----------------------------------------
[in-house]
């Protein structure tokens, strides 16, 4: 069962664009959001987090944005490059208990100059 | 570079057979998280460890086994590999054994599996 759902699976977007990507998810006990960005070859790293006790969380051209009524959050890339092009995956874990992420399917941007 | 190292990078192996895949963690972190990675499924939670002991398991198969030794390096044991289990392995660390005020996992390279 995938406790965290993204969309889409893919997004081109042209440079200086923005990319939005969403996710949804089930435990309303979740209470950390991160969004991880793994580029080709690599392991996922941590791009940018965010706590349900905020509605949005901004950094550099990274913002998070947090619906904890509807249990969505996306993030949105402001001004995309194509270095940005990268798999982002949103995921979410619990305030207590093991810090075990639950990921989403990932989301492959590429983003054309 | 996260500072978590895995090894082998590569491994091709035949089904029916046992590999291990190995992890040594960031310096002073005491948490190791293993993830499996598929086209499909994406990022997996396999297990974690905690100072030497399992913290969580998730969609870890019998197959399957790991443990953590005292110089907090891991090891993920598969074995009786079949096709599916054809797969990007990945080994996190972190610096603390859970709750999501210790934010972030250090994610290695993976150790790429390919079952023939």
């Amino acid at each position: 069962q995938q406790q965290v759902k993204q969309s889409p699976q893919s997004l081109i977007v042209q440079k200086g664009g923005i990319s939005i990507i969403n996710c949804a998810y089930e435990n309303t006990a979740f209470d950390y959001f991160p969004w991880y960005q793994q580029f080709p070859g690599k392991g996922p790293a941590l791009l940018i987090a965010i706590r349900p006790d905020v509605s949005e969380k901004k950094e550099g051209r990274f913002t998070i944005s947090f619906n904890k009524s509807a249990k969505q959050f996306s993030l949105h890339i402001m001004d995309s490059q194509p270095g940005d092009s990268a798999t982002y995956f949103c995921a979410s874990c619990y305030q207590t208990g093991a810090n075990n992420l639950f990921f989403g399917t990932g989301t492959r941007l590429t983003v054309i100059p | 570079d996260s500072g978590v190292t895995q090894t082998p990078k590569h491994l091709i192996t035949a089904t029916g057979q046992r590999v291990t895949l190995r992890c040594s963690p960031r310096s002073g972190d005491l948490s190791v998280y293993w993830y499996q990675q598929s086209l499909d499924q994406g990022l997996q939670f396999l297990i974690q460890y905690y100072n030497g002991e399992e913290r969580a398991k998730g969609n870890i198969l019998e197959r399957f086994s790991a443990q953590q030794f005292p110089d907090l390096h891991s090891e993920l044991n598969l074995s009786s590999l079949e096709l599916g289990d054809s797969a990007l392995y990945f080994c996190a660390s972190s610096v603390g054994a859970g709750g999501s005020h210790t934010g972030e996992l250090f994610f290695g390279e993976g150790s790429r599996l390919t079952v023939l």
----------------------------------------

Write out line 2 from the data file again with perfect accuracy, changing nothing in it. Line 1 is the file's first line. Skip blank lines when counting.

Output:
């Protein structure tokens, strides 16, 4: 069962664009959001987090944005490059208990100059 | 570079057979998280460890086994590999054994599996 759902699976977007990507998810006990960005070859790293006790969380051209009524959050890339092009995956874990992420399917941007 | 190292990078192996895949963690972190990675499924939670002991398991198969030794390096044991289990392995660390005020996992390279 995938406790965290993204969309889409893919997004081109042209440079200086923005990319939005969403996710949804089930435990309303979740209470950390991160969004991880793994580029080709690599392991996922941590791009940018965010706590349900905020509605949005901004950094550099990274913002998070947090619906904890509807249990969505996306993030949105402001001004995309194509270095940005990268798999982002949103995921979410619990305030207590093991810090075990639950990921989403990932989301492959590429983003054309 | 996260500072978590895995090894082998590569491994091709035949089904029916046992590999291990190995992890040594960031310096002073005491948490190791293993993830499996598929086209499909994406990022997996396999297990974690905690100072030497399992913290969580998730969609870890019998197959399957790991443990953590005292110089907090891991090891993920598969074995009786079949096709599916054809797969990007990945080994996190972190610096603390859970709750999501210790934010972030250090994610290695993976150790790429390919079952023939």